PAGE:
Dalhousie may still build a new rink on its own land, despite requesting the province’s help for a shared two-pad arena with Saint Mary’s University on neighbouring property.
The saga to replace the on-campus rink Dal demolished last summer has many unanswered questions. One replacement option, to build a two-surface facility at Gorsebrook with assistance from Saint Mary’s, is awaiting provincial land and cash to move forward. If that proposal doesn’t work out, Dal will build a standalone rink on its premises.
Jeff Lamb, Dal’s assistant vice president of facilities management, says the university has to keep in-house alternatives available.
“We can’t control what happens at the Gorsebrook piece. We can encourage it, we can take part, but ultimately we don’t control that one.”
The two-pad partnership, which would include the Halifax Regional Municipality, is expected to cost between $20-30 million.
Before construction can begin, the neighbouring universities need the province’s land on a parking lot south of the IWK Centre. But with goodwill established by the province in creating an excellence and innovation program, which set aside $25 million for post-secondary projects, the universities don’t want to pay for the property.
“We’re hoping that in the spirit of that innovation fund, they’d contribute the land,” says Lamb.
He added the universities’ proposal to the province was submitted late last year.
The two-pad centre, which would conflict with the city’s earlier endorsement of a four-pad, has the support of councillor Waye Mason. Closing three small arenas in the Peninsula and consolidating them into a larger complex at the Halifax Forum site was suggested in HRM’s long-term arena strategy report last summer.
“It can help SMU and Dal save a considerable amount of money. That’s an admirable goal in and of itself,” he says.
Mason says the city has been asked to contribute about $7 million to the project.
But despite major players backing a partnership, Dal is considering on-campus options. Under pressure to build a new arena sooner rather than later, the university may decide they can’t wait any longer for their partners to cut through the red tape.
“If we want something done in a timely fashion, we would likely end up doing it on campus, says Lamb. “But, like I say, I don’t know if that’s the best solution.”
Dal’s board of governors recommended last summer that the university pursue internal and external locations. Local firm Fowler Bauld & Mitchell was hired to refine the on-campus suggestions and to submit an options analysis report to the board in June. A schematic design will be drawn this fall, with tenders completed by early 2014.
It will be up to the board to decide this summer whether Dal should go forward on building an arena on their estate or to team up with Saint Mary’s, HRM and perhaps the province. This decision may be postponed depending on what progress has been made with the Gorsebrook project.
Lamb suggested if the current arrangement of renting ice at the Forum is deemed sufficient for the time being, the university may elect to pursue the Gorsebrook location, despite knowing it would take longer for that rink to be built.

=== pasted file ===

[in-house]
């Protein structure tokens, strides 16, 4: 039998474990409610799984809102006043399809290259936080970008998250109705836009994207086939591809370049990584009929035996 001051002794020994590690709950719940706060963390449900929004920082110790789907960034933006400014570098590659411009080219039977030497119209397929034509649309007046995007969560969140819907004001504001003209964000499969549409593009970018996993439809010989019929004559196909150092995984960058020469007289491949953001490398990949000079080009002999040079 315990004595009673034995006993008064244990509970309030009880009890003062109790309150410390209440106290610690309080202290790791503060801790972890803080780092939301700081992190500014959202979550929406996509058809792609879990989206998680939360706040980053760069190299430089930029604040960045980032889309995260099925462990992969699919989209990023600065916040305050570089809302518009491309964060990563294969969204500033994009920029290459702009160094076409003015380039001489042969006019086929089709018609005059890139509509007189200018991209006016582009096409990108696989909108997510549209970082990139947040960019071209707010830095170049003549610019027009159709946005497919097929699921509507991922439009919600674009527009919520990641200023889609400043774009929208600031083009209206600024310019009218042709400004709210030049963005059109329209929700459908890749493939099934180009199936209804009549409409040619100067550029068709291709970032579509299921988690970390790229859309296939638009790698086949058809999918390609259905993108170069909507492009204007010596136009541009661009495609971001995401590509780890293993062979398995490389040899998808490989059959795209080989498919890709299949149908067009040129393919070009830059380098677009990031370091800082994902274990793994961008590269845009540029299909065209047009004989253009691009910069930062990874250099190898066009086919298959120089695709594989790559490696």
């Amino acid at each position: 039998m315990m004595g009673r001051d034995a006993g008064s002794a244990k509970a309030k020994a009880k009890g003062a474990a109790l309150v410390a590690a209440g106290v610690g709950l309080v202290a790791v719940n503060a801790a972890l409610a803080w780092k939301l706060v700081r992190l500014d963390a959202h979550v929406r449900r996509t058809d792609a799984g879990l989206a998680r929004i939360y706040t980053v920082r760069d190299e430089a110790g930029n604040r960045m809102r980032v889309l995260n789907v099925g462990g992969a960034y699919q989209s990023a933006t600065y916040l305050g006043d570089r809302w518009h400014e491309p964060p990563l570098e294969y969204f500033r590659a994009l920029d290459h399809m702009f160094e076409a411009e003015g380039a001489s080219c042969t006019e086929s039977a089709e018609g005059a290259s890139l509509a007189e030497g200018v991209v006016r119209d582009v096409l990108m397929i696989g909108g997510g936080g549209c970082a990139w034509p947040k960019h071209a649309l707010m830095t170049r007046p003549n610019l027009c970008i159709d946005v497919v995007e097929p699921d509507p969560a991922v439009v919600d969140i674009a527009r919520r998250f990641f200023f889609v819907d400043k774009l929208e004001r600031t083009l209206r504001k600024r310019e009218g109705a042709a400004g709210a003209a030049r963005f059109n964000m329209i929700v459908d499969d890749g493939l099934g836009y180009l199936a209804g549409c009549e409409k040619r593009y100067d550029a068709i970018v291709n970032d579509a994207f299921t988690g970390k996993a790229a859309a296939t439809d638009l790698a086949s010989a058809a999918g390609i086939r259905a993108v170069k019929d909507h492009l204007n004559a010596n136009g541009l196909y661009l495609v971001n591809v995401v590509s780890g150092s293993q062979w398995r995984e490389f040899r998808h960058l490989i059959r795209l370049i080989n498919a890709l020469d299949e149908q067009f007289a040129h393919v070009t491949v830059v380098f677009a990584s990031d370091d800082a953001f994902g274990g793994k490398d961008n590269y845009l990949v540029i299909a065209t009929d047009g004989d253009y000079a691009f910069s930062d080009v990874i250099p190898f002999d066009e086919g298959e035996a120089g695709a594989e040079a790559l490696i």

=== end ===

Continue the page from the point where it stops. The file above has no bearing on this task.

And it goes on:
Dal decided to tear down Memorial Arena in late 2011 rather than paying over $10 million to replace the roof and make other improvements.
The school’s men’s hockey team made the Halifax Forum their home this season, while the women were playing in various HRM locations until a hazing incident suspended their season.
At Saint Mary’s, the men’s team has been playing out of the Forum since 2003, while the women lace up on-campus.
If Dal’s shovel hits the ground on-campus, the university has a few prospects. Either a standalone rink or a combined arena/fitness facility could be built where Memorial Arena once stood. The location where the Eliza Ritchie residence stands may be used to construct a new fitness facility if Dal decides to build the rink elsewhere.
The single arena at the former DMA site provides the shortest time span for a rink to be completed, says Lamb. He says that arena could be ready by the 2015/2016 hockey season at the earliest. An expanded facility including a fitness centre would be completed a year later, and Lamb wouldn’t guess on a timeline for the Gorsebrook proposal.
Building on-campus would have its distractors. Some neighbours have been vocal in rejecting any developments south of South Street, citing a past commitment when the Dalplex was built in the 1970s that the university would not construct any more buildings in that space.
Lamb, however, told the Gazette last spring that Dal’s lawyers believe “we are within our rights to build there.”
The neighbours are reportedly more approving of the Gorsebrook location, says Lamb. He says the community’s support of the two-pad is an important consideration for the university.
“I think all of us would feel much better if we worked toward a solution we all agree with than fighting over one where there are options that aren’t necessarily mutually agreeable,” he says.
FITNESS FACILITY MOVES AHEAD WITH CONSULATIONS
Meanwhile, Dal’s new fitness facility is also in the early planning stages.
The university held consultation sessions this week to imagine what the new gym would look like, along with planned renovations to the existing Dalplex.
“I’m not even going to guess what we’ll eventually build,” says Lamb. “What it will be is a new modern usable facility that meets our pocketbooks but is also attractive to students.”
Dal’s Board of Governors agreed in 2010 to add a $180 charge to students’ bills to help pay for the new complex once it opens. The University of King’s College agreed to the same fee last year.